Argentine farmers extend strike

Concessions by the government have so far failed to ease farmers' concerns.

    The strike is the biggest challenge so far for 
    Cristina Kirchner, the president [AFP]

    They said at a news conference that they would continue to withhold grain and soya sales for export, even though the government had recently offered concessions.


    Luciano Miguens, president of the Rural Society of Argentina, said: "We've decided to continue the non-sale of grains destined for export until 0:00 hours [0300 GMT] on Monday June 9."


    Miguens said that farmer's restrictions on livestock sales would be lifted on Tuesday morning out of concern for citizens.

    Increasing world prices

    The strike has further increased the world market price of soy and wheat during what has been termed a world food crisis.

    In video

    Al Jazeera reports on Argentina's standoff

    Argentina is the world's third largest corn and soy exporter and forth largest supplier of wheat and beef.


    Ernesto Kritz, an analyst at SEL Consultants, told Al Jazeera: "Argentina could feed 300 million people with their present production.


    "I am sure Argentina could contribute to solve the world food problem, [by] increasing their exports and providing incentives [to farmers to grow more]."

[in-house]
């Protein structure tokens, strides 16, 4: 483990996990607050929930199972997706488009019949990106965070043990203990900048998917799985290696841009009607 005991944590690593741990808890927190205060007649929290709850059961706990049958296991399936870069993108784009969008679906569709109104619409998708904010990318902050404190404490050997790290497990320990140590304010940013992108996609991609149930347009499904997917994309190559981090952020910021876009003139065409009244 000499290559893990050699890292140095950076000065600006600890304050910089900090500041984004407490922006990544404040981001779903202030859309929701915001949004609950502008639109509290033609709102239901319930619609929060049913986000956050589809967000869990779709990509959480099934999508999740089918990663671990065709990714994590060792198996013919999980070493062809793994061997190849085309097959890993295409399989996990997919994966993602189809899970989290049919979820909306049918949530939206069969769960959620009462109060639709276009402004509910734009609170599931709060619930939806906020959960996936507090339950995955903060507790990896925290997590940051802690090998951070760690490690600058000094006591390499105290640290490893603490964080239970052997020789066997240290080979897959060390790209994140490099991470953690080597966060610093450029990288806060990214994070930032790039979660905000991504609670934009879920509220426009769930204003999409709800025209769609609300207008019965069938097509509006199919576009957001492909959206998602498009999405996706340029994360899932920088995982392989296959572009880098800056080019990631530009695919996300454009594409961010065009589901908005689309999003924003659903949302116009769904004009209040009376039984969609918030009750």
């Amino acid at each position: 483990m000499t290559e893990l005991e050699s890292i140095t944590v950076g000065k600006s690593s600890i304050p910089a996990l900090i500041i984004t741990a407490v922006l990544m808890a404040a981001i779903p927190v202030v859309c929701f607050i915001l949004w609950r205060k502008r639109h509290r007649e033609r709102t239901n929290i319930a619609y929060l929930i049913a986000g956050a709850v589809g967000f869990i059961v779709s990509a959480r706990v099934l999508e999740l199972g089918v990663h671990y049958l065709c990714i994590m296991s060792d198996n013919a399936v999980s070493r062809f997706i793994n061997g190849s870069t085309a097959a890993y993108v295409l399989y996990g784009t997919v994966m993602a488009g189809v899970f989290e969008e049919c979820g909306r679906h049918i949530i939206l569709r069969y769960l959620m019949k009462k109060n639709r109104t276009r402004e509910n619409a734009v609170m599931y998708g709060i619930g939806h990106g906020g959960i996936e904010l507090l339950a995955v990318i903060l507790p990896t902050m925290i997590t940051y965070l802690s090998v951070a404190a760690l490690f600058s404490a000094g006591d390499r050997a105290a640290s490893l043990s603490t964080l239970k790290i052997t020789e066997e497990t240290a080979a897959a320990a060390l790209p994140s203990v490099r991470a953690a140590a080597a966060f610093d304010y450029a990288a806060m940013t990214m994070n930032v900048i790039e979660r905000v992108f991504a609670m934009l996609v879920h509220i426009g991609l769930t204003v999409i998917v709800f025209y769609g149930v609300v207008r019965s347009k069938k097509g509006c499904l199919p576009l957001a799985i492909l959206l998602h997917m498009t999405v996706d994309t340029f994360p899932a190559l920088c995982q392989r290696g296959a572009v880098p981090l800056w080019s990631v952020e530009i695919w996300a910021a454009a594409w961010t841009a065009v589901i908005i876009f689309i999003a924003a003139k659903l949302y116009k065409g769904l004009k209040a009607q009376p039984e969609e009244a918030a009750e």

Greater capacity


    Lucia Newman, Al Jazeera's correspondent in Argentina, said that the country had the capacity to double or triple grain supplies.


    The government started limiting exports of wheat and beef last year in an effort to safeguard national supply and keep a control on the price of products such as flour and bread locally.


    Alberto Rodriguex, director of the Cereal Exporters Centre, told Al Jazeera: "The government has been imposing strong restrictions to wheat exports.


    "It hasn't authorised new exports since November except for Brazil and in limited quantities."


    This has occurred concurrently with the increases in export taxes on grains.


    Sliding tax system


    The soya tax is currently set at 44 per cent, but could go as high as 52 per cent if the product price rises above $600 a tonne.


    On Friday, the government offered to fix a cap of a little more than 52 per cent on the sliding tax scale if the price of soya surpasses $600 a tonne. However, this failed to satisfy the farmers.


    Farmers are demanding greater changes to the sliding-scale tax system.


    The strike has become a crisis for the government. A study released on Monday showed public confidence in the government to have fallen from April to May, precipitated largely by the farmer's crisis.

    SOURCE: Al Jazeera and agencies


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